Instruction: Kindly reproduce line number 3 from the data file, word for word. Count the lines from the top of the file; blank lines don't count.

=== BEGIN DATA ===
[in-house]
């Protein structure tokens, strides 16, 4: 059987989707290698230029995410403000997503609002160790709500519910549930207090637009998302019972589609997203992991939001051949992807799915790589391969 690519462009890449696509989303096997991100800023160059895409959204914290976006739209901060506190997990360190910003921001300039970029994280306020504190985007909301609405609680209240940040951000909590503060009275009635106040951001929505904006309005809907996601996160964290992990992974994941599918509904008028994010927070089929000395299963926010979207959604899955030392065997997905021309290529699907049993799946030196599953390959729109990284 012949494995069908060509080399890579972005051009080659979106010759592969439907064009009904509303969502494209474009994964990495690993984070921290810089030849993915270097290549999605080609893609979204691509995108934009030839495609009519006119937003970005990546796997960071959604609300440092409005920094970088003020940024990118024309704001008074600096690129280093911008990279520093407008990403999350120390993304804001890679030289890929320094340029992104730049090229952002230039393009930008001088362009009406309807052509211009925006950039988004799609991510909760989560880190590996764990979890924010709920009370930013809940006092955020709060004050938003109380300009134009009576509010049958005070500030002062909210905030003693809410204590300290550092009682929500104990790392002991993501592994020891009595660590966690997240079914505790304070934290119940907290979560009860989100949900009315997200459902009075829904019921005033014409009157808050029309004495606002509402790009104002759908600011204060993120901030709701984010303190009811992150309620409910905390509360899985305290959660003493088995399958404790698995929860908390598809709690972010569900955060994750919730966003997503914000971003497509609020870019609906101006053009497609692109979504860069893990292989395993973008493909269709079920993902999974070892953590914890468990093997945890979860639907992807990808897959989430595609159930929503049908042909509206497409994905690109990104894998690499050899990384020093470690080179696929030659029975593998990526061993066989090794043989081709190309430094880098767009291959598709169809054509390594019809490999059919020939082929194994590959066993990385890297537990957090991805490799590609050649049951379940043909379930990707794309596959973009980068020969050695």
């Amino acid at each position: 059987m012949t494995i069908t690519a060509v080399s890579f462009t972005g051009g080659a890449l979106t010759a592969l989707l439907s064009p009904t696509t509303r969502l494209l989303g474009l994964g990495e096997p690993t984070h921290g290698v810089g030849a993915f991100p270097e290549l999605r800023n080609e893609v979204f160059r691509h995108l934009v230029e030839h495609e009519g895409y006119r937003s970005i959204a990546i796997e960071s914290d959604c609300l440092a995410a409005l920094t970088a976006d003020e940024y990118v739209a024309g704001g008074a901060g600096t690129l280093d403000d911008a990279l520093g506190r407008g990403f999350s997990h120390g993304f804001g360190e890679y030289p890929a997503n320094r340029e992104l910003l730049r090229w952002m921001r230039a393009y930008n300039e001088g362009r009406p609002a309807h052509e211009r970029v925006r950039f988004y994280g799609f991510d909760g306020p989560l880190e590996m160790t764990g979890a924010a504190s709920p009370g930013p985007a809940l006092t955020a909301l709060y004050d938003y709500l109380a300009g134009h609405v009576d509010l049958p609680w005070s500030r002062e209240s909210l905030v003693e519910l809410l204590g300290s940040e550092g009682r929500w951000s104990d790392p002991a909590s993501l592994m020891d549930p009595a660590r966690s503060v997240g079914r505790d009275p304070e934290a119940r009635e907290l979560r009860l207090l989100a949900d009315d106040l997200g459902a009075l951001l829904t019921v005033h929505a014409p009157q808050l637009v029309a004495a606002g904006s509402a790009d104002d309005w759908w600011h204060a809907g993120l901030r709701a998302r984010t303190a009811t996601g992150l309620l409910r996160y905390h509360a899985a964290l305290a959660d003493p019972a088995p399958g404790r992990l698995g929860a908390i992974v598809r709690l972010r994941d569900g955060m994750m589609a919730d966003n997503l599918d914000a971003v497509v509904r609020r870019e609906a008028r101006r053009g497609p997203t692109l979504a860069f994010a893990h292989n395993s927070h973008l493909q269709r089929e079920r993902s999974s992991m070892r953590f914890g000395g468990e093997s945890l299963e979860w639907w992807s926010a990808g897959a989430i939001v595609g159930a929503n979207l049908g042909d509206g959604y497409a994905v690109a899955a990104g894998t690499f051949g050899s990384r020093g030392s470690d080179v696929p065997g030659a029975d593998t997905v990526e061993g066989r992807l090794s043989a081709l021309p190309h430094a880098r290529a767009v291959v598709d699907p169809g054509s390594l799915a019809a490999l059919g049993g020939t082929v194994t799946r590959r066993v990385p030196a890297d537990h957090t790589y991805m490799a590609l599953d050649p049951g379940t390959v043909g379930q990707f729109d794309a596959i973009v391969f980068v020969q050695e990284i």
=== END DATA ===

């Amino acid at each position: 059987m012949t494995i069908t690519a060509v080399s890579f462009t972005g051009g080659a890449l979106t010759a592969l989707l439907s064009p009904t696509t509303r969502l494209l989303g474009l994964g990495e096997p690993t984070h921290g290698v810089g030849a993915f991100p270097e290549l999605r800023n080609e893609v979204f160059r691509h995108l934009v230029e030839h495609e009519g895409y006119r937003s970005i959204a990546i796997e960071s914290d959604c609300l440092a995410a409005l920094t970088a976006d003020e940024y990118v739209a024309g704001g008074a901060g600096t690129l280093d403000d911008a990279l520093g506190r407008g990403f999350s997990h120390g993304f804001g360190e890679y030289p890929a997503n320094r340029e992104l910003l730049r090229w952002m921001r230039a393009y930008n300039e001088g362009r009406p609002a309807h052509e211009r970029v925006r950039f988004y994280g799609f991510d909760g306020p989560l880190e590996m160790t764990g979890a924010a504190s709920p009370g930013p985007a809940l006092t955020a909301l709060y004050d938003y709500l109380a300009g134009h609405v009576d509010l049958p609680w005070s500030r002062e209240s909210l905030v003693e519910l809410l204590g300290s940040e550092g009682r929500w951000s104990d790392p002991a909590s993501l592994m020891d549930p009595a660590r966690s503060v997240g079914r505790d009275p304070e934290a119940r009635e907290l979560r009860l207090l989100a949900d009315d106040l997200g459902a009075l951001l829904t019921v005033h929505a014409p009157q808050l637009v029309a004495a606002g904006s509402a790009d104002d309005w759908w600011h204060a809907g993120l901030r709701a998302r984010t303190a009811t996601g992150l309620l409910r996160y905390h509360a899985a964290l305290a959660d003493p019972a088995p399958g404790r992990l698995g929860a908390i992974v598809r709690l972010r994941d569900g955060m994750m589609a919730d966003n997503l599918d914000a971003v497509v509904r609020r870019e609906a008028r101006r053009g497609p997203t692109l979504a860069f994010a893990h292989n395993s927070h973008l493909q269709r089929e079920r993902s999974s992991m070892r953590f914890g000395g468990e093997s945890l299963e979860w639907w992807s926010a990808g897959a989430i939001v595609g159930a929503n979207l049908g042909d509206g959604y497409a994905v690109a899955a990104g894998t690499f051949g050899s990384r020093g030392s470690d080179v696929p065997g030659a029975d593998t997905v990526e061993g066989r992807l090794s043989a081709l021309p190309h430094a880098r290529a767009v291959v598709d699907p169809g054509s390594l799915a019809a490999l059919g049993g020939t082929v194994t799946r590959r066993v990385p030196a890297d537990h957090t790589y991805m490799a590609l599953d050649p049951g379940t390959v043909g379930q990707f729109d794309a596959i973009v391969f980068v020969q050695e990284i």